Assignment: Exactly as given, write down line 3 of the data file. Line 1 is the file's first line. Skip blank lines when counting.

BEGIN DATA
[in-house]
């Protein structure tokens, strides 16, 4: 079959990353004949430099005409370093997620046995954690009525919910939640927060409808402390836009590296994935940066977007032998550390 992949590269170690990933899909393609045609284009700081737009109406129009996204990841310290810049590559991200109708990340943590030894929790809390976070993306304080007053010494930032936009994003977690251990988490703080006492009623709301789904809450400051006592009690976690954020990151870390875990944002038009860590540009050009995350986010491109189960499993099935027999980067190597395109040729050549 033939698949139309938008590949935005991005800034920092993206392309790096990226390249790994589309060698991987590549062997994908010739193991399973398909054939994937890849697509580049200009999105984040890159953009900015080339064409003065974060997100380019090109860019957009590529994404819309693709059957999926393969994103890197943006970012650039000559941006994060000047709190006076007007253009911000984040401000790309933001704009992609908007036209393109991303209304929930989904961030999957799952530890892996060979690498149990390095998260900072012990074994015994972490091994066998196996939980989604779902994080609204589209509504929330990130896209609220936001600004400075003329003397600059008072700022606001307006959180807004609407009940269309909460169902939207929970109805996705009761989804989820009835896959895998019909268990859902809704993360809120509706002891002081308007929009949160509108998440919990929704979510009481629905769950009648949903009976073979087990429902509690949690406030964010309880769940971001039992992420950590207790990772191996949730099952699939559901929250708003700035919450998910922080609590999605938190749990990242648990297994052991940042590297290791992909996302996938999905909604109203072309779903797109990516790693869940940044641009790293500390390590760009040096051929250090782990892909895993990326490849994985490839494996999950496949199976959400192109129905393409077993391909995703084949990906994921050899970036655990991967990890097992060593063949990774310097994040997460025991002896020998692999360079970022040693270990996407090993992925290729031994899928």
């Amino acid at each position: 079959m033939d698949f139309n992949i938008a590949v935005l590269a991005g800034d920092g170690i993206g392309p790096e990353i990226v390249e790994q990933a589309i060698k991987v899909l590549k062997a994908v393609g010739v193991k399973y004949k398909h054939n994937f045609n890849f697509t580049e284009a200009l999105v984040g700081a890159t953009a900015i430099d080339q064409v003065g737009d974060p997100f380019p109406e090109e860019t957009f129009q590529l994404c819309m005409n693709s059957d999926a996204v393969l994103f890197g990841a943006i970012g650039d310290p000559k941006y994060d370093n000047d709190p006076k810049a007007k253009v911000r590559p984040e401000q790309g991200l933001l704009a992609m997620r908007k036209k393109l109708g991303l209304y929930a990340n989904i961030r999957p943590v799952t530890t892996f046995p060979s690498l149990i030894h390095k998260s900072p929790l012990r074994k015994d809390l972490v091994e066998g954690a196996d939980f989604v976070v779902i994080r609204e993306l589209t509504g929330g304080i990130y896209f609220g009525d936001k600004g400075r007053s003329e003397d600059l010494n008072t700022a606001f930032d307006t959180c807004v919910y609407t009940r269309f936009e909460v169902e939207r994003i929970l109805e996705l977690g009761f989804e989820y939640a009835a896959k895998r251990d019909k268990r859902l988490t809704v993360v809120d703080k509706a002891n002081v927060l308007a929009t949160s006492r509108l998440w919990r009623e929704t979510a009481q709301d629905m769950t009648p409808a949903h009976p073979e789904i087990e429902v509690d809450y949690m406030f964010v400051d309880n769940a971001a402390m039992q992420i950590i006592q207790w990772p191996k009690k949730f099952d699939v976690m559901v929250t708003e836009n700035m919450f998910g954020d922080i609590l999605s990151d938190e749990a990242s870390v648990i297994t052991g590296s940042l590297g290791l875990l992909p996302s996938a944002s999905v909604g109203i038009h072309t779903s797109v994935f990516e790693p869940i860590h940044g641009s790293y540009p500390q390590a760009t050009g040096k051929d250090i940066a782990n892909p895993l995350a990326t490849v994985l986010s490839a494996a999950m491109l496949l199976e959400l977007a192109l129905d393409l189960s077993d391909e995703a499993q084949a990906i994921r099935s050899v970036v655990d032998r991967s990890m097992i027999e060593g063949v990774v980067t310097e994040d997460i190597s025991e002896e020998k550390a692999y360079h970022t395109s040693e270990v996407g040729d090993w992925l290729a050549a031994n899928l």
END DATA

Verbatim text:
């Amino acid at each position: 079959m033939d698949f139309n992949i938008a590949v935005l590269a991005g800034d920092g170690i993206g392309p790096e990353i990226v390249e790994q990933a589309i060698k991987v899909l590549k062997a994908v393609g010739v193991k399973y004949k398909h054939n994937f045609n890849f697509t580049e284009a200009l999105v984040g700081a890159t953009a900015i430099d080339q064409v003065g737009d974060p997100f380019p109406e090109e860019t957009f129009q590529l994404c819309m005409n693709s059957d999926a996204v393969l994103f890197g990841a943006i970012g650039d310290p000559k941006y994060d370093n000047d709190p006076k810049a007007k253009v911000r590559p984040e401000q790309g991200l933001l704009a992609m997620r908007k036209k393109l109708g991303l209304y929930a990340n989904i961030r999957p943590v799952t530890t892996f046995p060979s690498l149990i030894h390095k998260s900072p929790l012990r074994k015994d809390l972490v091994e066998g954690a196996d939980f989604v976070v779902i994080r609204e993306l589209t509504g929330g304080i990130y896209f609220g009525d936001k600004g400075r007053s003329e003397d600059l010494n008072t700022a606001f930032d307006t959180c807004v919910y609407t009940r269309f936009e909460v169902e939207r994003i929970l109805e996705l977690g009761f989804e989820y939640a009835a896959k895998r251990d019909k268990r859902l988490t809704v993360v809120d703080k509706a002891n002081v927060l308007a929009t949160s006492r509108l998440w919990r009623e929704t979510a009481q709301d629905m769950t009648p409808a949903h009976p073979e789904i087990e429902v509690d809450y949690m406030f964010v400051d309880n769940a971001a402390m039992q992420i950590i006592q207790w990772p191996k009690k949730f099952d699939v976690m559901v929250t708003e836009n700035m919450f998910g954020d922080i609590l999605s990151d938190e749990a990242s870390v648990i297994t052991g590296s940042l590297g290791l875990l992909p996302s996938a944002s999905v909604g109203i038009h072309t779903s797109v994935f990516e790693p869940i860590h940044g641009s790293y540009p500390q390590a760009t050009g040096k051929d250090i940066a782990n892909p895993l995350a990326t490849v994985l986010s490839a494996a999950m491109l496949l199976e959400l977007a192109l129905d393409l189960s077993d391909e995703a499993q084949a990906i994921r099935s050899v970036v655990d032998r991967s990890m097992i027999e060593g063949v990774v980067t310097e994040d997460i190597s025991e002896e020998k550390a692999y360079h970022t395109s040693e270990v996407g040729d090993w992925l290729a050549a031994n899928l």